Title: The influence of business and political ties on supplier selection decisions: the case of the Nigerian public sector
Authors: Eyo Emmanel Essien; Anastasia Konstantopoulou; Ioannis Konstopoulos; George Lodorfos
Addresses: Leeds Business School, The Rose Bowl Room 517, 1 Portland Gate, Leeds, LS1 3HB, UK ' Learning & Teaching, Edge Hill University, Ormskirk, UK ' Leeds Business School, The Rose Bowl Room 517, 1 Portland Gate, Leeds, LS1 3HB, UK ' Leeds Business School, The Rose Bowl Room 517, 1 Portland Gate, Leeds, LS1 3HB, UK
Abstract: Extant relevant literature suggests that nonmarket elements such as social ties are important strategic options that may help organisations enhance their competitiveness relative to other competitors when bidding for important supply jobs. However, our current understanding of their effects on organisational outcomes, especially in public supplier selection decisions in emerging economies, is far from complete. Using a sample of 342 experienced senior management team (SMT) members and senior level staff in 40 public sector organisations in Nigeria, this study examined the relative importance of business and political ties as sources of advantage and strategic intelligence for prospective vendors and contractors during strategic supplier selection decisions. Our findings show that both business and political ties are significant predictors of supplier selection outcomes, and their relative importance in the selection outcome is indistinguishable and key to strategic decision making. Overall, our result suggests that both business and political ties can be utilised as sources of important resources by supplier firms.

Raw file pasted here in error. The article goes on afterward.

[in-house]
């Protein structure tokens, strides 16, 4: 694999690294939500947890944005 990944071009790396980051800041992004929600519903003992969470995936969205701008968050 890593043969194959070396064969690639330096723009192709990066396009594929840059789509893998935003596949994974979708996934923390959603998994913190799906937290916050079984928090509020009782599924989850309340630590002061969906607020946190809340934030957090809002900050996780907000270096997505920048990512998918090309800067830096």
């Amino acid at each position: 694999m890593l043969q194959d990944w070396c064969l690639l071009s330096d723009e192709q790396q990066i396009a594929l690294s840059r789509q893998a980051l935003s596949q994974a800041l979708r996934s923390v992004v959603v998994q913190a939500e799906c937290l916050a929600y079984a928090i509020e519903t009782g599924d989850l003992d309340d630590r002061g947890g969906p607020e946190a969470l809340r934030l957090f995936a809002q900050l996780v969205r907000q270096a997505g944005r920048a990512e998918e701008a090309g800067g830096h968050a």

Keywords: business and political ties; supplier selection decision; public sector.
International Journal of Foresight and Innovation Policy, 2018 Vol.13 No.1/2, pp.71 - 87
Available online: 13 Feb 2018 *Full-text access for editors Access for subscribers Free access Comment on this article